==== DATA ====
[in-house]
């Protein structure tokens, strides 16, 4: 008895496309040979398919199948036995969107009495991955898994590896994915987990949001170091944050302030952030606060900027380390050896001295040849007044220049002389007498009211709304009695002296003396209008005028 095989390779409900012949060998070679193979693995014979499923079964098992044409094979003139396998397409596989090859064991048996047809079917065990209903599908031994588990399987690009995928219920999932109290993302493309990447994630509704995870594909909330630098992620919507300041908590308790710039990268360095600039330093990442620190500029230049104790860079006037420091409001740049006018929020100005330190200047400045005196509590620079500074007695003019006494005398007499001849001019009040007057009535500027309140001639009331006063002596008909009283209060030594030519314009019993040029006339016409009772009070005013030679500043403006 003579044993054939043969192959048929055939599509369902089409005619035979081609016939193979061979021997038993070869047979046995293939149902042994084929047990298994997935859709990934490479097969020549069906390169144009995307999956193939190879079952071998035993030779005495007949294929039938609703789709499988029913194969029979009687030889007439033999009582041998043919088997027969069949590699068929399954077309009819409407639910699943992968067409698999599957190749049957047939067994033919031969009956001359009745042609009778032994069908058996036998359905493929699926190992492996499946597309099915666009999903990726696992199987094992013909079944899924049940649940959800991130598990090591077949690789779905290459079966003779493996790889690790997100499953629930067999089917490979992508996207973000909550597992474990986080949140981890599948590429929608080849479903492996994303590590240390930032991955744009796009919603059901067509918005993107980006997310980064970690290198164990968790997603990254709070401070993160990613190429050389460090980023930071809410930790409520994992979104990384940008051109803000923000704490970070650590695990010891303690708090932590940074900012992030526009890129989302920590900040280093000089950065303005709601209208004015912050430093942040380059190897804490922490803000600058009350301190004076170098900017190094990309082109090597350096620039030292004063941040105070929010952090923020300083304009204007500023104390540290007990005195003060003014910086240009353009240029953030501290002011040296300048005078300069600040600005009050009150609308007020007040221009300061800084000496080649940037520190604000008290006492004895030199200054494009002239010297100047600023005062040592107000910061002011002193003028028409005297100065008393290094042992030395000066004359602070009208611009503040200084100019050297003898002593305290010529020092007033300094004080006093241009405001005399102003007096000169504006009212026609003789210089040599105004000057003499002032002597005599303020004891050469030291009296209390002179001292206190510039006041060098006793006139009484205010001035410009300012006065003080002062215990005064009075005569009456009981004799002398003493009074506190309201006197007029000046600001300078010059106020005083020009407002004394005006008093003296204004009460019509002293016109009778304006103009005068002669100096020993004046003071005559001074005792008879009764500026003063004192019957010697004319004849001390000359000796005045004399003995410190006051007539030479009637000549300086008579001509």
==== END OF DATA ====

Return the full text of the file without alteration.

[in-house]
């Protein structure tokens, strides 16, 4: 008895496309040979398919199948036995969107009495991955898994590896994915987990949001170091944050302030952030606060900027380390050896001295040849007044220049002389007498009211709304009695002296003396209008005028 095989390779409900012949060998070679193979693995014979499923079964098992044409094979003139396998397409596989090859064991048996047809079917065990209903599908031994588990399987690009995928219920999932109290993302493309990447994630509704995870594909909330630098992620919507300041908590308790710039990268360095600039330093990442620190500029230049104790860079006037420091409001740049006018929020100005330190200047400045005196509590620079500074007695003019006494005398007499001849001019009040007057009535500027309140001639009331006063002596008909009283209060030594030519314009019993040029006339016409009772009070005013030679500043403006 003579044993054939043969192959048929055939599509369902089409005619035979081609016939193979061979021997038993070869047979046995293939149902042994084929047990298994997935859709990934490479097969020549069906390169144009995307999956193939190879079952071998035993030779005495007949294929039938609703789709499988029913194969029979009687030889007439033999009582041998043919088997027969069949590699068929399954077309009819409407639910699943992968067409698999599957190749049957047939067994033919031969009956001359009745042609009778032994069908058996036998359905493929699926190992492996499946597309099915666009999903990726696992199987094992013909079944899924049940649940959800991130598990090591077949690789779905290459079966003779493996790889690790997100499953629930067999089917490979992508996207973000909550597992474990986080949140981890599948590429929608080849479903492996994303590590240390930032991955744009796009919603059901067509918005993107980006997310980064970690290198164990968790997603990254709070401070993160990613190429050389460090980023930071809410930790409520994992979104990384940008051109803000923000704490970070650590695990010891303690708090932590940074900012992030526009890129989302920590900040280093000089950065303005709601209208004015912050430093942040380059190897804490922490803000600058009350301190004076170098900017190094990309082109090597350096620039030292004063941040105070929010952090923020300083304009204007500023104390540290007990005195003060003014910086240009353009240029953030501290002011040296300048005078300069600040600005009050009150609308007020007040221009300061800084000496080649940037520190604000008290006492004895030199200054494009002239010297100047600023005062040592107000910061002011002193003028028409005297100065008393290094042992030395000066004359602070009208611009503040200084100019050297003898002593305290010529020092007033300094004080006093241009405001005399102003007096000169504006009212026609003789210089040599105004000057003499002032002597005599303020004891050469030291009296209390002179001292206190510039006041060098006793006139009484205010001035410009300012006065003080002062215990005064009075005569009456009981004799002398003493009074506190309201006197007029000046600001300078010059106020005083020009407002004394005006008093003296204004009460019509002293016109009778304006103009005068002669100096020993004046003071005559001074005792008879009764500026003063004192019957010697004319004849001390000359000796005045004399003995410190006051007539030479009637000549300086008579001509």